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ISSN: 2161-0533
Orthopedic & Muscular System: Current Research
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Endoscopic Deep-Fascial Approach for the Treatment of Plantar Fasciitis

Ahmed Hashem Amin* and Mohamed Hamed Fahmy

Assistant Professor of Orthopedics, Zagazig University Hospitals, Egypt

*Corresponding Author:
Ahmed Hashem Amin
Orthopedic Department
Zagazig University Hospital, Egypt
Tel: 002 0122 17 21 470
Fax: 002 055 230 7830
E-mail: [email protected]

Received Date: October 28, 2014; Accepted Date: November 24, 2014; Published Date: November 26, 2014

Citation: Amin AH, Fahmy MH (2014) Endoscopic Deep-Fascial Approach for the Treatment of Plantar Fasciitis. Orthop Muscul Syst 3: 176. doi: 10.4172/2161-0533.1000176

Copyright: © 2014 Amin AH et al. This is an open-access article distributed under the terms of the Creative Commons Attribution License, which permits unrestricted use, distribution, and reproduction in any medium, provided the original author and source are credited.

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Abstract

Study design: Retrospective study.

Objective of the study: The purpose of this study was to determine the clinical results of deep-fascial medial and lateral portals in performing endoscopic surgery for plantar fasciitis.

Background: plantar fasciitis is the most common injury of the plantar fascia, 90% of cases respond to conservative treatment and 10% needs surgical treatment.

Methods: We treated seven patients who complained from plantar fasciitis by endoscopic surgical release of the plantar fascia using the deep-fascial approach after failure of conservative treatment for more than 6 months. They were 4 male and 3 female patients with a mean age at surgery of 36 years (range, 22-55 years). A heel spur was detected in 5 patients and it was resected to establish a clear view of the plantar fascia.

Results: The mean American Orthopedics Foot and Ankle Society Ankle Hindfoot Scale (AOFAS) score was 64 points before surgery and 90 points at 2 years after surgery. In the categories of the AOFAS score, pain was improved significantly: 16.0 points before surgery and 38 points at 2 year after surgery. Six patients returned back to full preoperative activity by a mean of 7 weeks (Range, 6 to 8 weeks).

Conclusions: Endoscopic surgery for the treatment of plantar fasciitis through a deep-fascial approach allows for adequate working space, better visualization of the surgical field, precise cutting of the medial half of the plantar fascia, excision of the calcaneal spur and provide better clinical results than the slotted cannula methods.

Keywords

Plantar fasciitis; Endoscopy; Fasciotomy; Calcaneal spur; Heel pain

Introduction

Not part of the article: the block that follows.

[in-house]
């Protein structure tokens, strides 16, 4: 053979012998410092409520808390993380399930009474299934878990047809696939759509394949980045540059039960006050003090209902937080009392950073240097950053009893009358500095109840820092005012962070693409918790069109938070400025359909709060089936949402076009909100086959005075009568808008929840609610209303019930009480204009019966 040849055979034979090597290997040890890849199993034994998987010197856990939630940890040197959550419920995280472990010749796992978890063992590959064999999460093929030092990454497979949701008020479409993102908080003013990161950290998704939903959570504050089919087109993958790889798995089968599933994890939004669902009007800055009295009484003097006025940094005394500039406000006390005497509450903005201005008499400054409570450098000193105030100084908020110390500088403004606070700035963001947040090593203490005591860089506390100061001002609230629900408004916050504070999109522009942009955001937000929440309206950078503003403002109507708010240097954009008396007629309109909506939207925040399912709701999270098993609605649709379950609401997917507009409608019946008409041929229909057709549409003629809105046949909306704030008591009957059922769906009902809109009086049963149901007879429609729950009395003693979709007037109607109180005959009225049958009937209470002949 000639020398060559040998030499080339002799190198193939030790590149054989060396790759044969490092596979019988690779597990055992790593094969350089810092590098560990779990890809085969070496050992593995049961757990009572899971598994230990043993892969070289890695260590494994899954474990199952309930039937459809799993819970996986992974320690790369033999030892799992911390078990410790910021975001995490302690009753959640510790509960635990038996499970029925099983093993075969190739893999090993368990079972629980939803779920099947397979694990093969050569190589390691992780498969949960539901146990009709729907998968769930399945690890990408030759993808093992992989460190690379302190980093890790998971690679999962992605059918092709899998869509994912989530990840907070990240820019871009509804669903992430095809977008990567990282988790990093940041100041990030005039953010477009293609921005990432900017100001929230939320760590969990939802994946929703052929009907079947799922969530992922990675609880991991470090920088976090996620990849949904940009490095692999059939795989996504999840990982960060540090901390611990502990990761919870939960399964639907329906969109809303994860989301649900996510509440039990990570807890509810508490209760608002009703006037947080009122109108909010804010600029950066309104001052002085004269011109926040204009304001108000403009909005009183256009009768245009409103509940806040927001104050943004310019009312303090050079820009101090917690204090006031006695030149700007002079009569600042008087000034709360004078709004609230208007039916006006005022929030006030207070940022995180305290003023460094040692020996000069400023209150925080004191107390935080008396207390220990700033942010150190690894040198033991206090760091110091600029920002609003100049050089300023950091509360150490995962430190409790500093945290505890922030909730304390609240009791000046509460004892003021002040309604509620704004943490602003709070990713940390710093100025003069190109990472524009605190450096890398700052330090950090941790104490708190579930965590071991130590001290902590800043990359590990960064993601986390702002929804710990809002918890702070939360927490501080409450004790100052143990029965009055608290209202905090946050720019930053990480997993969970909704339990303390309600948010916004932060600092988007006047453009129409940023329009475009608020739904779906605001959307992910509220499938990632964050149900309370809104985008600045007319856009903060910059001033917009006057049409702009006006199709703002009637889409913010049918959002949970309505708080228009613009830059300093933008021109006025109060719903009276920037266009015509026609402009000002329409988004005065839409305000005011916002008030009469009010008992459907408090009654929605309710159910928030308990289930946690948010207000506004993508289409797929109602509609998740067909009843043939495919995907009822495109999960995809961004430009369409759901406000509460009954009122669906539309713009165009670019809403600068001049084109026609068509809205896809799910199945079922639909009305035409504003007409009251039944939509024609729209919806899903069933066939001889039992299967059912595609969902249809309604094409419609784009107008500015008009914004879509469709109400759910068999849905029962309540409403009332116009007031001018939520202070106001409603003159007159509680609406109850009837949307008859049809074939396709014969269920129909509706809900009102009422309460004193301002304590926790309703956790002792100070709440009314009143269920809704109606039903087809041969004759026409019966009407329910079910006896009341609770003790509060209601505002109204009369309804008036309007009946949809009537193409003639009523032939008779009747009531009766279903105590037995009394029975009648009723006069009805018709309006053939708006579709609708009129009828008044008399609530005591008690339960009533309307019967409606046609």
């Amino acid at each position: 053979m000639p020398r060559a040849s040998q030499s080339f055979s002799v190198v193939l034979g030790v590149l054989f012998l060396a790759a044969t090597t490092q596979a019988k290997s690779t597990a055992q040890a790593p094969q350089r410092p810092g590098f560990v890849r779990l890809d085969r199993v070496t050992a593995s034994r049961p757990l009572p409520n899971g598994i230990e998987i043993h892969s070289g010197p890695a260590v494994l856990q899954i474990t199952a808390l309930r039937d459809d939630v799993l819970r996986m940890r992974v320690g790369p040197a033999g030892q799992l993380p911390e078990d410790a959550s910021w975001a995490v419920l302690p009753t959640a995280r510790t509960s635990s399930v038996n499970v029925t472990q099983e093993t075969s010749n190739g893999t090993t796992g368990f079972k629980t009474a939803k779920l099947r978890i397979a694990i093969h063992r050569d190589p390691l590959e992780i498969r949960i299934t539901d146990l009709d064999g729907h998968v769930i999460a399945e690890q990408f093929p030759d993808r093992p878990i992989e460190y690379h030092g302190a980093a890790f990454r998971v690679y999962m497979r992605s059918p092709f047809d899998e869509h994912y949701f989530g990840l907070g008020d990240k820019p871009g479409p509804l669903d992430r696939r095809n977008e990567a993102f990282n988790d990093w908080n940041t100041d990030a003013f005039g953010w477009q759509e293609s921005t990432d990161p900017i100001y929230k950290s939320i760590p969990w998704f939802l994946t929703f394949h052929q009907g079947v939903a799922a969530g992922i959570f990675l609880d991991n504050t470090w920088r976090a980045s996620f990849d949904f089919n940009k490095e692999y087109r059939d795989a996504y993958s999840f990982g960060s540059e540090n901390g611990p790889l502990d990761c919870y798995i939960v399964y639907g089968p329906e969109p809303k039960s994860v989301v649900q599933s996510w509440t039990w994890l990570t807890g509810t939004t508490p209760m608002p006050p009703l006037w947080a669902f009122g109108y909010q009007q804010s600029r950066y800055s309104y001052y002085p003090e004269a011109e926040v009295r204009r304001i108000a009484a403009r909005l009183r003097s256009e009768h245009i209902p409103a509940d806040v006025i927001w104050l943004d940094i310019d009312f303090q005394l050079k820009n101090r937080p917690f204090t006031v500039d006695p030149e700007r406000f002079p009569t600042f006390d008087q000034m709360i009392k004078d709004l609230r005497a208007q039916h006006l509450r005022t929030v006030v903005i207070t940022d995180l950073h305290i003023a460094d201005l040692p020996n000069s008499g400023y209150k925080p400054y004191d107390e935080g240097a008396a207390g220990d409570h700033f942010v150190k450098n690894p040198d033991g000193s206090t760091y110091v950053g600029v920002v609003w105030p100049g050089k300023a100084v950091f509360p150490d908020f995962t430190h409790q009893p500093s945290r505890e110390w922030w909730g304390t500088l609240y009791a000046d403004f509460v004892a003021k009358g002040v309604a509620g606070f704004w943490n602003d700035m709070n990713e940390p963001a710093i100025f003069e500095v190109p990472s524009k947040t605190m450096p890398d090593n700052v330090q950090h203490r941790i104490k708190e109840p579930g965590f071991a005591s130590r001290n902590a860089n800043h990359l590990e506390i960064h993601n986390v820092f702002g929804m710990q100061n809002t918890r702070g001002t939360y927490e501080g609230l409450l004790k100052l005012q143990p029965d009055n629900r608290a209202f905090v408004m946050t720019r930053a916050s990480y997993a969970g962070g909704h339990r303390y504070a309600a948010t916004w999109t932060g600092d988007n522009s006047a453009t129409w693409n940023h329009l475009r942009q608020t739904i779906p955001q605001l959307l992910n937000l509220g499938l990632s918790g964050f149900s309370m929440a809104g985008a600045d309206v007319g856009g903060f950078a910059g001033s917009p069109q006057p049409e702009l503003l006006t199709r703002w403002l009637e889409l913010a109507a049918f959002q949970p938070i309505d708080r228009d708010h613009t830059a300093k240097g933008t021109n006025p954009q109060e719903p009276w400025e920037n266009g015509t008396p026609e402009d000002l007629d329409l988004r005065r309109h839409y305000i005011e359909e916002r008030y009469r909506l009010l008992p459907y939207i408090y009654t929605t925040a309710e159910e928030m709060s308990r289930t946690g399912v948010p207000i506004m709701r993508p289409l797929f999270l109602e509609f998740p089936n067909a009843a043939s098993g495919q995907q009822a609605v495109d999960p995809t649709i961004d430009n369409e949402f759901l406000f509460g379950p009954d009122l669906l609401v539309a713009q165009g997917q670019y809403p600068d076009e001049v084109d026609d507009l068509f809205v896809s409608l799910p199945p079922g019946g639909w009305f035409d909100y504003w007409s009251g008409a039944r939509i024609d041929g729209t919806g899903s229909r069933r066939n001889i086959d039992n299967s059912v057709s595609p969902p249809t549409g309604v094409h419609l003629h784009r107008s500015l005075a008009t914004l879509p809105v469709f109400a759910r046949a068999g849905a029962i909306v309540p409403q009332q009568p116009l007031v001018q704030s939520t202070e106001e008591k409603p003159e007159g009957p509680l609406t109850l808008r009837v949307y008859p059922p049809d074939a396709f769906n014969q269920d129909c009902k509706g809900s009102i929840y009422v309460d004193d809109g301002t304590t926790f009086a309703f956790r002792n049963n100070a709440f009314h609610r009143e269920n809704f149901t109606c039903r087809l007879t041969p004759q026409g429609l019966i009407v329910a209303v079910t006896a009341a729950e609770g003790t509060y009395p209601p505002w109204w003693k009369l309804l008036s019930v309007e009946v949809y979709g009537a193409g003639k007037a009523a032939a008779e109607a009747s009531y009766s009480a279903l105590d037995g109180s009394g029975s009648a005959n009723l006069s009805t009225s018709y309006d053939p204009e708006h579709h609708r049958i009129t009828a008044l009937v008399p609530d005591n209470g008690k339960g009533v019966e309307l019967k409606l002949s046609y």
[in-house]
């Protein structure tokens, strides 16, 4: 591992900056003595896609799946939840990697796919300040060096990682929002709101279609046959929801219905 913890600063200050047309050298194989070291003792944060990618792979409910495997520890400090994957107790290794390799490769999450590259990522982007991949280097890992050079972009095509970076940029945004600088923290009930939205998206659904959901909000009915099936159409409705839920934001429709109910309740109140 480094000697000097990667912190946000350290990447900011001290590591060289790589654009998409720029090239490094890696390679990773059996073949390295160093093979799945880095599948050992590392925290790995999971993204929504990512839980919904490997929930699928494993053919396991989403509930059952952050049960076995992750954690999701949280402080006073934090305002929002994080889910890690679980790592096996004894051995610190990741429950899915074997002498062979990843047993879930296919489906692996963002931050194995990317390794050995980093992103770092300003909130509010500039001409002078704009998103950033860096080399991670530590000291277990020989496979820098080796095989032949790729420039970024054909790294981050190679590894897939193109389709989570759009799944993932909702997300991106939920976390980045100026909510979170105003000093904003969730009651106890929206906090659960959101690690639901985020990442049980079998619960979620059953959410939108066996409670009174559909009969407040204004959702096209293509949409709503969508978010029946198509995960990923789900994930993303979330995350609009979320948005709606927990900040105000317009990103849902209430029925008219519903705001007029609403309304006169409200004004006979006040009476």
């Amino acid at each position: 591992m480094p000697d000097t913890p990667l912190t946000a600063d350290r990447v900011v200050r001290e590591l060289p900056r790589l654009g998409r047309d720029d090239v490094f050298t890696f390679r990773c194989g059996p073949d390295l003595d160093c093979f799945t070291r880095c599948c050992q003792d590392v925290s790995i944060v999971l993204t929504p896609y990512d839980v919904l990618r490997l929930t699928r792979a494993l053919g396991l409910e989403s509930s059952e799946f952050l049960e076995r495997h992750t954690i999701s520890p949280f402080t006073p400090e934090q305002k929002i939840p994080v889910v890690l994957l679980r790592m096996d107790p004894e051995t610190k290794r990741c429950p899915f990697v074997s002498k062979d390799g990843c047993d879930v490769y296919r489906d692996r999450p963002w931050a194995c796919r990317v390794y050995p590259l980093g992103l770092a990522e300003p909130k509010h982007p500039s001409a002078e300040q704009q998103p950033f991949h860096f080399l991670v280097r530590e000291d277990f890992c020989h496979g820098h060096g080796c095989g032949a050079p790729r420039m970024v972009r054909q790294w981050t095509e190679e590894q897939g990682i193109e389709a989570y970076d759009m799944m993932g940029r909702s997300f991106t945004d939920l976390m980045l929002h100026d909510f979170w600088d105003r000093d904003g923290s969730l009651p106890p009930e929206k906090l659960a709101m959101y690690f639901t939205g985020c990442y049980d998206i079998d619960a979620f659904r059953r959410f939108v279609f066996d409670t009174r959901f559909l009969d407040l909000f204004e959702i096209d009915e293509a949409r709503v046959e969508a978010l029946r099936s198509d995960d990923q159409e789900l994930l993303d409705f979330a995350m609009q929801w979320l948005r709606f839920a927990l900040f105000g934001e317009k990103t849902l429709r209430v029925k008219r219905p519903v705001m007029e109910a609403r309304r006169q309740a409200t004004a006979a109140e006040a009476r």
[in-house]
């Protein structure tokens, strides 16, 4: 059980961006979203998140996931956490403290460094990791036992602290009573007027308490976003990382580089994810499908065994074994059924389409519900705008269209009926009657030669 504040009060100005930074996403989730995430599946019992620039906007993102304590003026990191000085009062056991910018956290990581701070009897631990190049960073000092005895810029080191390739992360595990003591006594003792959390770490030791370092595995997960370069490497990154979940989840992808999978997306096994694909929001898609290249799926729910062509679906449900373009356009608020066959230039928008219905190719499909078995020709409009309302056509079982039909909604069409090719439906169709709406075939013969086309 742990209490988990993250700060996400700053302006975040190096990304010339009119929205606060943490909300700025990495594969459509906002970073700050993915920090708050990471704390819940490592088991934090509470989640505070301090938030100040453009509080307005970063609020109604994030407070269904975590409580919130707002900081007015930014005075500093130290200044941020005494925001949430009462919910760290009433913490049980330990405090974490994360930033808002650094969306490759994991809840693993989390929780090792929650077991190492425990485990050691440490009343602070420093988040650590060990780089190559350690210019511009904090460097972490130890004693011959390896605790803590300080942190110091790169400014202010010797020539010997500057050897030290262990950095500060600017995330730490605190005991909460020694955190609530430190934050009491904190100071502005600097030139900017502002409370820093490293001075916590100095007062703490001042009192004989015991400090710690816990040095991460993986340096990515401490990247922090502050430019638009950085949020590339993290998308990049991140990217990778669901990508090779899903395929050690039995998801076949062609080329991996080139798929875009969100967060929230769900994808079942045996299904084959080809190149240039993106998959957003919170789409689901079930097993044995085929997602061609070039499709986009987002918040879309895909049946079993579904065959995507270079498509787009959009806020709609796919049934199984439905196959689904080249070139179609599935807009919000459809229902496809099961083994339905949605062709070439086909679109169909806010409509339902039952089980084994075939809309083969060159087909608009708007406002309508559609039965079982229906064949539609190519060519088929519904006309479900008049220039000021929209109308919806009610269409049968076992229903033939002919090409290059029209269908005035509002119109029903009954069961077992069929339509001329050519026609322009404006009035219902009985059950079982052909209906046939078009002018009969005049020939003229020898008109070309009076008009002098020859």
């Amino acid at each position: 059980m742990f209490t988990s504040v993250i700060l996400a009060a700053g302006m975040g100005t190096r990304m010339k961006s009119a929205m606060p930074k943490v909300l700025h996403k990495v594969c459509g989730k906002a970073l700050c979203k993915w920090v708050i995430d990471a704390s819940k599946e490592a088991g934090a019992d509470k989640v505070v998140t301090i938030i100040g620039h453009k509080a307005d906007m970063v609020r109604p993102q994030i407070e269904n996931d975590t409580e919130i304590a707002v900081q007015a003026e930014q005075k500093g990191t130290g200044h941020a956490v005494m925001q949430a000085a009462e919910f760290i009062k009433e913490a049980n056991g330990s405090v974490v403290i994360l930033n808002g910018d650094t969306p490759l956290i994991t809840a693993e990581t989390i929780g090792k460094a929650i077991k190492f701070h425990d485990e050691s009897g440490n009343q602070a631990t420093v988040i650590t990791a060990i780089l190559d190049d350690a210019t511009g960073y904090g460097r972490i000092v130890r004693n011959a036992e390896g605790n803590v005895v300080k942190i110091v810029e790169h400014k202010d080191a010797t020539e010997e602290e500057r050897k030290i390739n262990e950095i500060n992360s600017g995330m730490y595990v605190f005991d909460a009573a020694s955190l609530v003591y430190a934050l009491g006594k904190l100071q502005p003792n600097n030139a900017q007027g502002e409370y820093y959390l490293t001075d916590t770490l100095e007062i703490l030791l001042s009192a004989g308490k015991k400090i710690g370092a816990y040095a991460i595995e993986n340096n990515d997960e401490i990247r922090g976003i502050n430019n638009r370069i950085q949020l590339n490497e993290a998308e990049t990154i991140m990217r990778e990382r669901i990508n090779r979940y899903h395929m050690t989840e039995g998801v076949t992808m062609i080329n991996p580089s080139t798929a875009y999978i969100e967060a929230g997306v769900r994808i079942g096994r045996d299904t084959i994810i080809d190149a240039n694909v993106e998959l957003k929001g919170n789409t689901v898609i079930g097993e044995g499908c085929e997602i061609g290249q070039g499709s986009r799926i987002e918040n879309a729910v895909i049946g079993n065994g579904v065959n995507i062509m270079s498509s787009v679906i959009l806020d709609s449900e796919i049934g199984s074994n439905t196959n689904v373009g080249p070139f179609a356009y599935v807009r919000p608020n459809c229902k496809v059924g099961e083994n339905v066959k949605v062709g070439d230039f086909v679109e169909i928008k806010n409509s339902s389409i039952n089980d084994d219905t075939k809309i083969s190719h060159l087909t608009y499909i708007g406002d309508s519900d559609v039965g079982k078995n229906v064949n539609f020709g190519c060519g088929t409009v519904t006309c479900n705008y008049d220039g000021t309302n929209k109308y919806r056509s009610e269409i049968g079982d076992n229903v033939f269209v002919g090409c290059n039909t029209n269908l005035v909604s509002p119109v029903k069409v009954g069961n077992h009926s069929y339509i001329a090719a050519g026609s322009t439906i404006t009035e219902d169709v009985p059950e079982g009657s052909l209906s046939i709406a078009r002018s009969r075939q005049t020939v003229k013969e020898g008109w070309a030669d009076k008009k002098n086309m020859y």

Plantar fasciitis is the most common injury of the plantar fascia. Up to 40% of the population suffers from painful feet problems at least once during their life time, and more than 10%, at some time during their life, suffer from heel pain that is caused by an inflammation in the proximal insertion of the plantar fascia. The etiology of plantar fasciitis remains unclear [1]. More than 90% of cases respond to conservative treatment including nonsteroidal anti-inflammatory drugs, stretching, night splint use, foot orthosis use, physical therapy, and extracorporeal shock-wave therapy. However, the remaining 10% of patients do not improve with conservative treatment and may be candidates for surgical treatment [2]. If nonsurgical treatment fails, a partial plantar fasciotomy has generally been performed to remove a portion of less than the medial half of the plantar fascia. Treatment may be divided into 3 procedures: percutaneous release, open surgery with plantar medial incision, and endoscopic surgery [3]. Percutaneous release is a less invasive surgery but is not a reliable method to release the plantar fascia. Although open surgery is more common, there have been reported complications including skin problems, infection, nerve disturbance, and persistent pain associated with prolonged recovery time [4]. Recently, endoscopic partial plantar fasciotomy has been developed for treating plantar fasciitis to decrease the occurrence of surgical complications and shorten the duration to return to initial level of activities. Although patients have tended to report subjective satisfaction with these procedures, there remain several issues. The lateral and medial portals have been made at the superficial level of the plantar fascia in all of these procedures. Because that location is between the skin and the plantar fascia and fills with fat tissue, it has been difficult to obtain a sufficient field of vision and working space, so we needed to use a hook probe and slotted cannula system. Furthermore, a calcaneal spur cannot be resected through these portals because it exists deep to the plantar fascia in most cases. To resolve these issues, the deep-fascial medial and lateral portals in performing endoscopic surgery for plantar fasciitis has been recently introduced. The purpose of this study was to determine the clinical results of this approach [5]. We hypothesized that endoscopic surgery with a deep-fascial approach is effective for the treatment of plantar fasciitis and enables patients to return to full level of activity and the results are superior to the traditional superficial portals and using the slotted cannula system.